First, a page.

Below is a list of the Inner Octaves (inner stopinders) allotropic elements:

Allotropic Element Incomplete Inner Octave(Inner Stopinders) of a Non-Metallic and metalloidal Allotropic Element
Non-Metals and Metalloids

Carbon

  1. Diamond - an extremely hard, transparent crystal, with the carbon atoms arranged in a tetrahedral lattice. A poor electrical conductor.  An excellent thermal conductor.
  2. Lonsdaleite - also called hexagonal diamond.
  3. Graphite - a soft, black, flaky solid, a moderate electrical conductor. The C atoms are bonded in flat hexagonal lattices (graphene), which are then layered in sheets.
  4. Amorphous carbon
  5. Fullerenes, including "buckyballs", such as C60.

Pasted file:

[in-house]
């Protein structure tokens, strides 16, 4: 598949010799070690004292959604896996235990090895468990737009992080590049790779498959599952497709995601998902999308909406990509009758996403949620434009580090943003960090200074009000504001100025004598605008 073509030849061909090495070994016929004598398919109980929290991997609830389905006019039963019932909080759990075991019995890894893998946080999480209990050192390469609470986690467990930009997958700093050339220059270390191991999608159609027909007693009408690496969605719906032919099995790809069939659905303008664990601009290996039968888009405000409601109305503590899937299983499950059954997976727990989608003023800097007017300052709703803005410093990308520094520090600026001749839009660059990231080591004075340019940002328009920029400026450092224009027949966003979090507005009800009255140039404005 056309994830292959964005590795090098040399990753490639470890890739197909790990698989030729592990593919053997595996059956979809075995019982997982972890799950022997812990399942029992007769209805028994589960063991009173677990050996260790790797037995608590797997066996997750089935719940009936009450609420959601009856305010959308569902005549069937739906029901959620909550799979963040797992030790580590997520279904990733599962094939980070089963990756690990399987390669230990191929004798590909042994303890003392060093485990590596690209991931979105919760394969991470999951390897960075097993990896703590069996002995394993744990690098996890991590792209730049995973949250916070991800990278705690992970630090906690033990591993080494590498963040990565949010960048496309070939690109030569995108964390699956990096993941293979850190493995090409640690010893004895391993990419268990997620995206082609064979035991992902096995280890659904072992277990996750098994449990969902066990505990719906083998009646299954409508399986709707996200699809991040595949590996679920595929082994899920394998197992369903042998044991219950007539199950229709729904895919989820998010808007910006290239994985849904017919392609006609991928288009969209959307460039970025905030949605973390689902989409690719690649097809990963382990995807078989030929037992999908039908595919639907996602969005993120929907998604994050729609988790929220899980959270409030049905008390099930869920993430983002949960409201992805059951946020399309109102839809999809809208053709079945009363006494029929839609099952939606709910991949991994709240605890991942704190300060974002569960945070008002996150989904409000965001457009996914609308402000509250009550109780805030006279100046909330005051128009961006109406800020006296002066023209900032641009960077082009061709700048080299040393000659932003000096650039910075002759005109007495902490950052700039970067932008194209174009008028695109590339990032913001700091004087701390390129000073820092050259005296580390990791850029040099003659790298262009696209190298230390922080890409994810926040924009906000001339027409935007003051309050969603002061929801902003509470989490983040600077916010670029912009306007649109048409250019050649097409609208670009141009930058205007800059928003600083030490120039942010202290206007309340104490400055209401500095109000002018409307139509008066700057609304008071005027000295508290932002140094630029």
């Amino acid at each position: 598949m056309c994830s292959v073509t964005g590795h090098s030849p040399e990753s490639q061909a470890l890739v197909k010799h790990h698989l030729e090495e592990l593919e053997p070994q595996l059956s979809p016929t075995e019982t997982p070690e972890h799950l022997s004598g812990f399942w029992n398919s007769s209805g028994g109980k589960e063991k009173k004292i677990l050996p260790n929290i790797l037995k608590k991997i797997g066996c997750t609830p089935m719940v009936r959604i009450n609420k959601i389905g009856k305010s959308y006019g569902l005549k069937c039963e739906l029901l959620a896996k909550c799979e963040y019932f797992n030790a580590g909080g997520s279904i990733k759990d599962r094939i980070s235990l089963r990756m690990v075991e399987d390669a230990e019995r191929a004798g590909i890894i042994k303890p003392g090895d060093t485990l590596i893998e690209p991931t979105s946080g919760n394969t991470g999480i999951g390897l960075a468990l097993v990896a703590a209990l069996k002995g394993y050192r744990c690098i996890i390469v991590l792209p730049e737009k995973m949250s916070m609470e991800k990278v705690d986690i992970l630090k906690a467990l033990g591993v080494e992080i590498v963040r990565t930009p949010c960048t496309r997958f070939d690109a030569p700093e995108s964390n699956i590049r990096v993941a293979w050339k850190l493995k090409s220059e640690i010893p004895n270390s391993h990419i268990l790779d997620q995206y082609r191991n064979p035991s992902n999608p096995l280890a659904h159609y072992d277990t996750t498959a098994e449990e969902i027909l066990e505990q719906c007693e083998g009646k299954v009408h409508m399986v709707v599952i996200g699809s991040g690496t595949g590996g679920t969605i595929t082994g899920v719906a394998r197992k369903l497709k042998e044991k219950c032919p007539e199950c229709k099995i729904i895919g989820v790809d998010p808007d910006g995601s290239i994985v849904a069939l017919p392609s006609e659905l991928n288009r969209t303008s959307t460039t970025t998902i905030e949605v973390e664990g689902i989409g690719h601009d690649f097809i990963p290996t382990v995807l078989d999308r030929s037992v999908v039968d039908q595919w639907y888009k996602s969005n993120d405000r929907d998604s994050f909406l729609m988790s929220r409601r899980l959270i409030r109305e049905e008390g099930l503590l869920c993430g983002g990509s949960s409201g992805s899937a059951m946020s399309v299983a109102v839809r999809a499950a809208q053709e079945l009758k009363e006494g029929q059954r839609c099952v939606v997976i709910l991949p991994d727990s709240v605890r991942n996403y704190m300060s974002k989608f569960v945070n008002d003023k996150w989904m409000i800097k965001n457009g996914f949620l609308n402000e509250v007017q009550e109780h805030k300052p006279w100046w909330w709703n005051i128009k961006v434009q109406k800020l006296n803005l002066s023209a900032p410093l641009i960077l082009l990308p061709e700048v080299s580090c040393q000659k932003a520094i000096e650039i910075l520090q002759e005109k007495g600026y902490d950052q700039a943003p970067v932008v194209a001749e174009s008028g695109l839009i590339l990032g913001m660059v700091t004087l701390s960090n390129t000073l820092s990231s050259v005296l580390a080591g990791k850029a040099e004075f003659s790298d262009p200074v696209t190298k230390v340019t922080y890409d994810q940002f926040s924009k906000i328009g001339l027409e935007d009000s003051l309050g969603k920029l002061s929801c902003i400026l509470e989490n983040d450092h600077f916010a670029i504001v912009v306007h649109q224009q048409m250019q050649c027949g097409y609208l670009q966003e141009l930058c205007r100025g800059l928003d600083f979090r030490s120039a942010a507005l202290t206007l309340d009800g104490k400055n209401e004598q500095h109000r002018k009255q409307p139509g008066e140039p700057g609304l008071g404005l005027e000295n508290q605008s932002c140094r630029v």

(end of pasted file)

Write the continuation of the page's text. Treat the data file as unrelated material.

6. Carbon nanotubes - allotropes of carbon with a cylindrical nanostructure.
  7. Carbyne - or linear acetylenic carbon (LAC). Here carbon is in linear modification with sp orbital hybridisation.

Phosphorus

  1. White phosphorus - crystalline solid P4
  2. Red phosphorus - polymeric solid
  3. Scarlet phosphorus
  4. Violet phosphorus
  5. Black phosphorus - semiconductor, analogous to graphite
  6. Diphosphorus, P2

Oxygen

  1. Dioxygen, O2 - colorless
  2. Ozone, O3 - blue
  3. Tetraoxygen, O4 - metastable
  4. Octaoxygen, O8 - red

Nitrogen

  1. Dinitrogen, N2
  2. Trinitrogen, N3
  3. Tetranitrogen, N4
  4. Two solid forms: one hexagonal close-packed and the other alpha cubic

Sulfur

  1. Plastic sulfur (amorphous) - polymeric solid
  2. Rhombic sulfur - large crystals composed of S8 molecules
  3. Monoclinic sulfur - fine needle-like crystals
  4. Other ring molecules such as S7 and S12

Selenium

  1. Red selenium, cyclo-Se8
  2. Gray selenium, polymeric Se
  3. Black selenium

Boron

  1. Amorphous boron - brown powder
  2. Crystalline boron - black, hard (9.3 on Mohs' scale), and a weak conductor at room temperature.

Germanium

  1. α-germanium
  2. β-germanium - at high pressures

Silicon